Who gets acne?
Acne, pimples, zits, cysts. No matter how you describe it nobody wants to deal with acne. It’s more than skin deep. The psychological effects of acne need to be considered in how aggressive acne is treated. It is not uncommon for patients to not want to take pictures with a group of friends or even look at themselves in the mirror. And acne is not just limited to teenagers. Many adults well into their 30s and 40s still deal with acne. Although there is no cure for acne there are many, many good treatment options.
What causes acne?
Acne, which can appear anywhere on the body can be caused by hormones, clogged pores, inflammation, and bacteria. Sometimes it’s a combination of all four. Most people are familiar with what acne looks like. You can have a closed comedone, which is called a white head. Even though you shouldn’t, these are the ones people like to pop. Another form is a blackhead, which is a closed comedone. Then you have the red bumps called inflammatory papules, nodules, or cysts. These are the ones that can be tender and take a long time to go away. It’s possible to have all of these at one time or some people are more prone to whiteheads than inflammatory papules or vice versa. Females may notice that their acne gets worse around their menstrual cycle, but remains relatively clear the rest of the month.
Another common cause of acne is from microtrauma; we call this acne mechanica. Football players that wear shoulder pads may notice they develop acne where the shoulder pads sit. Women may notice acne worsen or develop on their bra strap area. Treatment does not really change for this type of acne, but can be harder to treat because the area is constantly irritated by repeated microtraumas.
Does eating junk food cause pimples? We don’t think so. Diet and acne are not clear cut. There is a correlation between consumption of a lot of dairy and teenage acne. Whether this is specifically the dairy or its role on the hormones in our body is unclear. It can’t hurt to decrease your dairy intake to see if it makes a difference. In general, if you notice a worsening of acne with certain foods or drinks; avoid them. It’s not uncommon for acne to run in families. If your mom, dad, brother, sister had bad acne you are at greater risk of having acne, too.
Treatment for acne can include topical medications (Differin, Retin-A, Epiduo, Clindamycin, Aczone), oral medications (Doxycycline, Minocycline, Azithromycin), and even a combination of the two. Usually acne requires multiple therapies at one time so don’t be surprised if you are prescribed a cream to use in the morning, a different one for at night, and possibly an oral medication to take once or twice a day.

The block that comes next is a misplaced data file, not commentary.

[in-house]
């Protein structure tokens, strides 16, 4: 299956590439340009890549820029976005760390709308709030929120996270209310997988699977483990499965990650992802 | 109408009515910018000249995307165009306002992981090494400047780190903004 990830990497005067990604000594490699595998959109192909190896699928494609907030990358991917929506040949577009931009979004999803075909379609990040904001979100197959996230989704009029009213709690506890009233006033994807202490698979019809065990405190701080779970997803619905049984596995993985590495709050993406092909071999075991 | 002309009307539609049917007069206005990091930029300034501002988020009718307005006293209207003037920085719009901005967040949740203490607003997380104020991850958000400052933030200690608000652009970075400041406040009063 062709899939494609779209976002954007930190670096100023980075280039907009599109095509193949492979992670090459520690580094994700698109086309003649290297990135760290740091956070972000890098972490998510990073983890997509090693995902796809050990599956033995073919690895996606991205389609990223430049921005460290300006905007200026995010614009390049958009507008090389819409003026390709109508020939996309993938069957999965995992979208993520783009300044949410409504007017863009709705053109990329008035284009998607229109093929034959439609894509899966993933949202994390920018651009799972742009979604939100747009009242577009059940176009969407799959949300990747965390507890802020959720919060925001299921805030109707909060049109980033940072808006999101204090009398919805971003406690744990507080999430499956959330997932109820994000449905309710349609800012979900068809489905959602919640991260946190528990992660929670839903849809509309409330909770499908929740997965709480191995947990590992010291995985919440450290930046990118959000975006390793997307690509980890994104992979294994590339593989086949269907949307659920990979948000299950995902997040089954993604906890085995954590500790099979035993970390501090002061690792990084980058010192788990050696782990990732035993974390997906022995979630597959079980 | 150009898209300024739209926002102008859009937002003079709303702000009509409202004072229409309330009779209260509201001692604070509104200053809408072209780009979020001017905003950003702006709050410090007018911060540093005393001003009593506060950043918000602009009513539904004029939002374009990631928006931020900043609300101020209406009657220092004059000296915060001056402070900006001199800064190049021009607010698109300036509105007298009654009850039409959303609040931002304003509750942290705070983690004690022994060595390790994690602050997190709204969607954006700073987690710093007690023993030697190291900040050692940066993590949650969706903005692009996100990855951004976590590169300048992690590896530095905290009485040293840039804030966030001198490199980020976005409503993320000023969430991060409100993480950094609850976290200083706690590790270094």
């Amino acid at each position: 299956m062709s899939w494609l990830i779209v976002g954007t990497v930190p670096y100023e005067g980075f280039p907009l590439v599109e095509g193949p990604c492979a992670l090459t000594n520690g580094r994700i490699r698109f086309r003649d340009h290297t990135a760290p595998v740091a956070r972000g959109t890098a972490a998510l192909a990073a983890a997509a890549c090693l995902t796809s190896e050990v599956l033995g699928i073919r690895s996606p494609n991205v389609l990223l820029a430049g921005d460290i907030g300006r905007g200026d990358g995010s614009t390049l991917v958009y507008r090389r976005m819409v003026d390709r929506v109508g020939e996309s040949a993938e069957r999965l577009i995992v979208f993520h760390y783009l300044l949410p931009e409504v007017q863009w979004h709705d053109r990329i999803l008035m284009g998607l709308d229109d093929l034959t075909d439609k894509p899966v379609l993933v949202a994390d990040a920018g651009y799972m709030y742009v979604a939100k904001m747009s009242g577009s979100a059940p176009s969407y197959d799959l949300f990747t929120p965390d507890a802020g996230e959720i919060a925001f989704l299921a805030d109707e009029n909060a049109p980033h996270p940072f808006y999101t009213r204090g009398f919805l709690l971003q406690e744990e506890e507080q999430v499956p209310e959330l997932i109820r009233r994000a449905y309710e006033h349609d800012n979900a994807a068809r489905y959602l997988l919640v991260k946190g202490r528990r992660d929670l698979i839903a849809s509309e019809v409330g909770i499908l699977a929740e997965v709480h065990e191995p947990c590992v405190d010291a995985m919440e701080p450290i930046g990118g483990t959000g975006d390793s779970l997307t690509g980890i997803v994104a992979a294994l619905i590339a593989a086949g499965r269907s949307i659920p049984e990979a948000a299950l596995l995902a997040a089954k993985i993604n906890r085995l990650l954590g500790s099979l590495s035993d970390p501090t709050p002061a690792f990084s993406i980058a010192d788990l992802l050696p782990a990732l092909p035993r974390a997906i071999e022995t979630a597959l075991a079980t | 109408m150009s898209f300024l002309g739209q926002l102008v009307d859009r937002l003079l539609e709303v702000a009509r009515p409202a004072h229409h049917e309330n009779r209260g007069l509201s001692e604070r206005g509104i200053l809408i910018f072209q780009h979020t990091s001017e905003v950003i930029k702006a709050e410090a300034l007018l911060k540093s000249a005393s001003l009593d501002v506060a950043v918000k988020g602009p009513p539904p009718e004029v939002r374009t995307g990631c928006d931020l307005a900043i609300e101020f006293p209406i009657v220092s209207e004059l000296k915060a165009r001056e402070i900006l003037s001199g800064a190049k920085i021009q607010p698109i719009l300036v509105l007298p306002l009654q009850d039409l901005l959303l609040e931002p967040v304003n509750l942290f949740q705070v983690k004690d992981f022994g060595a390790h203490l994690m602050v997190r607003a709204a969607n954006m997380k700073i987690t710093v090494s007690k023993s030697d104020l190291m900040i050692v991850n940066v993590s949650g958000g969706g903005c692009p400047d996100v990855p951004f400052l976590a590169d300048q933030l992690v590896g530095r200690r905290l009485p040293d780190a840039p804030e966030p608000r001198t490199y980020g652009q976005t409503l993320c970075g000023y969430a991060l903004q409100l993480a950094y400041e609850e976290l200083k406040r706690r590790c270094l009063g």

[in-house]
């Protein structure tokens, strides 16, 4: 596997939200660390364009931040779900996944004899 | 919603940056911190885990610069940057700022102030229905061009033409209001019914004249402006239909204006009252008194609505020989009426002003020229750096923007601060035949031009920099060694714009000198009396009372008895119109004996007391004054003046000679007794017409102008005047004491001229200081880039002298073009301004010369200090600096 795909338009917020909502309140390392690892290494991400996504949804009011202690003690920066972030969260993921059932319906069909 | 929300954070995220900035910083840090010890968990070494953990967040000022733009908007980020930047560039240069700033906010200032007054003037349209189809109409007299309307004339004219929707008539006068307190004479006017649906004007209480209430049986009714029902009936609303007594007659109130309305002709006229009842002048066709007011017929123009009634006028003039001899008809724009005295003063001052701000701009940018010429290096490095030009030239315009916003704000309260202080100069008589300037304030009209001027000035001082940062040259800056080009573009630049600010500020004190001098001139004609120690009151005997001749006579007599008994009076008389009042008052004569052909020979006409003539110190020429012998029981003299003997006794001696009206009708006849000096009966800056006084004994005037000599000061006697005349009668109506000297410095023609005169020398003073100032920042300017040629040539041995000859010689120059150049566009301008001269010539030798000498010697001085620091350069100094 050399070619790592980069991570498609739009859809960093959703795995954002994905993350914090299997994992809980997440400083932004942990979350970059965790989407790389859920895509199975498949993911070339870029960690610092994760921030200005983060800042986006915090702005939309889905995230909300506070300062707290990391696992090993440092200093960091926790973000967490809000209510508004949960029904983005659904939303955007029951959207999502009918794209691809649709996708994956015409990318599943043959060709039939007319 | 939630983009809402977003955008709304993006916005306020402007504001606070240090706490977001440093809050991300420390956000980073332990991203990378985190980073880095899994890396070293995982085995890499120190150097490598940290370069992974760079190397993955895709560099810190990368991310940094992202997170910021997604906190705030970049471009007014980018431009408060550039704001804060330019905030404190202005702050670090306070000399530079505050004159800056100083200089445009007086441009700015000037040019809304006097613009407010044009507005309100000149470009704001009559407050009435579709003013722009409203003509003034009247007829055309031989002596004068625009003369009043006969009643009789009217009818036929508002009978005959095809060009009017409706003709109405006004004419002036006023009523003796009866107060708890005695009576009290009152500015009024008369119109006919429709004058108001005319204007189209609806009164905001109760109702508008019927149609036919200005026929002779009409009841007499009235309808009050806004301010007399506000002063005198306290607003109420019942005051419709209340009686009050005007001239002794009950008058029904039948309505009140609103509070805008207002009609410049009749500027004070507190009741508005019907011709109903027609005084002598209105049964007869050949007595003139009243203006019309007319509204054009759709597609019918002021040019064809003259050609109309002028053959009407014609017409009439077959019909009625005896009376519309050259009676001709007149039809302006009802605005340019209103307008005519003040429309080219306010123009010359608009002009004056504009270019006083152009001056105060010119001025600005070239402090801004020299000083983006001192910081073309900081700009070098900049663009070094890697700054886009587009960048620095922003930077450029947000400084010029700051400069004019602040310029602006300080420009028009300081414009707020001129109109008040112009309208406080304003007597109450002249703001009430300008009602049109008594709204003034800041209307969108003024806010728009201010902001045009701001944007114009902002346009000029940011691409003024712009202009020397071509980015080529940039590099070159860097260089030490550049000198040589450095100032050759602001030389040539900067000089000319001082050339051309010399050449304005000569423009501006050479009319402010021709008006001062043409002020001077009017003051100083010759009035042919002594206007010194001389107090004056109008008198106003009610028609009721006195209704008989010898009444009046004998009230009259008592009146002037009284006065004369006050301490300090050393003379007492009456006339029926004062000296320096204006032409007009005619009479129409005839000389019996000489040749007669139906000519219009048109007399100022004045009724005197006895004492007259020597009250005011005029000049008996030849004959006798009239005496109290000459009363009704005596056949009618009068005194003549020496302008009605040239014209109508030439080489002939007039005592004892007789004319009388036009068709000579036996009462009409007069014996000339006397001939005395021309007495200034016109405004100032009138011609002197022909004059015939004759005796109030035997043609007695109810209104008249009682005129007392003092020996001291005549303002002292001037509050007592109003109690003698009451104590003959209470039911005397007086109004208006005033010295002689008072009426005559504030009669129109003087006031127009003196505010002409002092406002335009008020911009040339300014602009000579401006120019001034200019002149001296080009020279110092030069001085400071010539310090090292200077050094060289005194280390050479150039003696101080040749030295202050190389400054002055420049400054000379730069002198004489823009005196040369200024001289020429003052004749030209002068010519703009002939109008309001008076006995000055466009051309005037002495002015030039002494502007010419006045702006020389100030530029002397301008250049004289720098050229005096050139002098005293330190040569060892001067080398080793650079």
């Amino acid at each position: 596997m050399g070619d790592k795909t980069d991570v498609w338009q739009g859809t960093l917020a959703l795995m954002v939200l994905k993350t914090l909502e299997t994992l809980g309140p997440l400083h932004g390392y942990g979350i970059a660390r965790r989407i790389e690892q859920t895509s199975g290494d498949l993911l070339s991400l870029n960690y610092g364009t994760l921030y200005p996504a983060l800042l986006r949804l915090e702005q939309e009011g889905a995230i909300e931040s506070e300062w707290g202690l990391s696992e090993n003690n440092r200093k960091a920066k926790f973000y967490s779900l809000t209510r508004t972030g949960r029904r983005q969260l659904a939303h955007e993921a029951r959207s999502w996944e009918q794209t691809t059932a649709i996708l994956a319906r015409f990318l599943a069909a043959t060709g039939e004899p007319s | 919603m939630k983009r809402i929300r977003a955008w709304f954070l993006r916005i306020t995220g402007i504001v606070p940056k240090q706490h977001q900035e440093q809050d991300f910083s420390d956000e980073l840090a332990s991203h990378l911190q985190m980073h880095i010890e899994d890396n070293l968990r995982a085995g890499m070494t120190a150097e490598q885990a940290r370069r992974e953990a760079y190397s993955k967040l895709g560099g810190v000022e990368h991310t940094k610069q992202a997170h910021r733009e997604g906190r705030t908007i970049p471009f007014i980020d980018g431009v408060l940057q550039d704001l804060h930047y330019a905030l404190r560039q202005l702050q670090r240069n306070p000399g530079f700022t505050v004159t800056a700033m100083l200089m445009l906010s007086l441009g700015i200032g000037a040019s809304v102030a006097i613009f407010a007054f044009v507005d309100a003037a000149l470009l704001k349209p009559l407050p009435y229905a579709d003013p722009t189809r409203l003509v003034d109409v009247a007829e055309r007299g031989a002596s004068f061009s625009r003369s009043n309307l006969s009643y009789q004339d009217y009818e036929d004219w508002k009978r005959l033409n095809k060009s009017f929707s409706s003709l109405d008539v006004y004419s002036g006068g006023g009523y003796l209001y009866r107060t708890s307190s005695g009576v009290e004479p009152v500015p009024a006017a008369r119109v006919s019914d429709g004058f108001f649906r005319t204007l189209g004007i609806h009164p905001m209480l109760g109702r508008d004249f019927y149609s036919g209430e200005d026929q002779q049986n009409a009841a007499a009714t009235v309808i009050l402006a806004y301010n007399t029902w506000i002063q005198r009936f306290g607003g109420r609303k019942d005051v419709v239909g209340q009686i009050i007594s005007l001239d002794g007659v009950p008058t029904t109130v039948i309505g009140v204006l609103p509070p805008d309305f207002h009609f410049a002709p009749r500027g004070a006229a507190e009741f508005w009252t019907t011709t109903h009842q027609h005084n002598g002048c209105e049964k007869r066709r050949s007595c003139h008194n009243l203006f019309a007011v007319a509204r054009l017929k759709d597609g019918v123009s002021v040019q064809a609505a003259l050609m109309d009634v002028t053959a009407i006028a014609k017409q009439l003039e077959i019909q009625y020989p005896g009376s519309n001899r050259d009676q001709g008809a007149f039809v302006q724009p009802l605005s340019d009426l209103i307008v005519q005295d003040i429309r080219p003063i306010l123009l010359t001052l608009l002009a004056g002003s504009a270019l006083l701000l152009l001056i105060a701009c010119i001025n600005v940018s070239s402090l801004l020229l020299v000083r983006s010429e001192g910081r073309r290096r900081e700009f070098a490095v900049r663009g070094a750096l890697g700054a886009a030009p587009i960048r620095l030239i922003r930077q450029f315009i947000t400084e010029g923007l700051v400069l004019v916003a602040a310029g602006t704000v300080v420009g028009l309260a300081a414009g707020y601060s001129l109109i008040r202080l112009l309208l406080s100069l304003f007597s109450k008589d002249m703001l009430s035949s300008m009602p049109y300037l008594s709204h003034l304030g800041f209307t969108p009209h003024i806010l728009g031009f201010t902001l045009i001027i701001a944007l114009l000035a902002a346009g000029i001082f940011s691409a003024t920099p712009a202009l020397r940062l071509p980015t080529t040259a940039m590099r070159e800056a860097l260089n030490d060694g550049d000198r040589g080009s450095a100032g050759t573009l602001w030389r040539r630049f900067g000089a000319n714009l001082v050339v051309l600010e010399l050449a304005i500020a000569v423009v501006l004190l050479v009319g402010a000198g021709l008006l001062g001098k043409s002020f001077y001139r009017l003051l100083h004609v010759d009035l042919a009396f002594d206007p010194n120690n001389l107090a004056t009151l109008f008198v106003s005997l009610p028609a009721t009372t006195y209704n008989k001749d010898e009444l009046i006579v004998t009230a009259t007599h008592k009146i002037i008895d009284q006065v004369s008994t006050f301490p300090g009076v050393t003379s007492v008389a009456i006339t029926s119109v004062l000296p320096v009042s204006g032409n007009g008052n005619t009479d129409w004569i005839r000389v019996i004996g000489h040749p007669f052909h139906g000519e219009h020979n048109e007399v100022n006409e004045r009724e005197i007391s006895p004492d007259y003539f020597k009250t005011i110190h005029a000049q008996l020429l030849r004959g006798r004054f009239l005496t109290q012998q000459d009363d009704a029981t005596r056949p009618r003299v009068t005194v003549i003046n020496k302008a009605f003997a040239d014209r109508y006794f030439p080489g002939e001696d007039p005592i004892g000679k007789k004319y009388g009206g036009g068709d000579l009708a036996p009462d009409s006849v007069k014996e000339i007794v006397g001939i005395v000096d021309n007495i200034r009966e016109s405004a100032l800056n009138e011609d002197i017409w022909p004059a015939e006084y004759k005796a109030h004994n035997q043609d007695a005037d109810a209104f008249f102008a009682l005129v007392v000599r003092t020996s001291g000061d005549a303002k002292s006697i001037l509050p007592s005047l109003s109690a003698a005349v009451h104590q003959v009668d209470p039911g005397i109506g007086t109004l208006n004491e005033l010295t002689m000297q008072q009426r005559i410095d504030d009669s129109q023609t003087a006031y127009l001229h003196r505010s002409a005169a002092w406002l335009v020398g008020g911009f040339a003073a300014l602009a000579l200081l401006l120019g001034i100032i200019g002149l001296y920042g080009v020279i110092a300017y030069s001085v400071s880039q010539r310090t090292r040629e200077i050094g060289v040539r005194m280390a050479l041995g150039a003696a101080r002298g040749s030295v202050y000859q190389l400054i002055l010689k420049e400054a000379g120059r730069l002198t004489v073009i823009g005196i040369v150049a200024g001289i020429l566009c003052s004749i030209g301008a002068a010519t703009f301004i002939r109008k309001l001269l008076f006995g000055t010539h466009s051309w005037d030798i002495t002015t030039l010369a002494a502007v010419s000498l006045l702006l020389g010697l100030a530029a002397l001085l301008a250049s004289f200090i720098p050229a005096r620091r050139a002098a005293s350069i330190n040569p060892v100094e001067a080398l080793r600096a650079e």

Remember, above we mentioned that acne can be caused by hormones, clogged pores, inflammation, and even bacteria. This is why multiple treatments are needed so we are attacking each of the problems. If your acne is not responding to typical prescription treatments or you present with nodulocystic acne a medication called isotretinoin or “Accutane” may be required. This is a five or six-month course of treatment, but can-do wonders in treating acne. In regards to females, sometimes oral contraceptives or other treatments affecting hormones may be of benefit; such as spironolactone.
It might get worse before it gets better.
Anytime that you start a new acne treatment you may notice things get worse before they get better. Acne does not develop overnight, thus treatments will not work overnight. It typically takes 4 to 6 weeks to start seeing real improvement in your skin. Signs things are improving maybe be less redness, pimples resolve quicker and fewer are appearing. Also, remember less is more with certain topical acne treatments such as Retin-A. You may notice you get red, irritated, peeling skin if you use too much of the medication or use it too frequently. We will not only prescribe you the appropriate acne medications, but we will make sure you know how to use it correctly to get the best outcomes.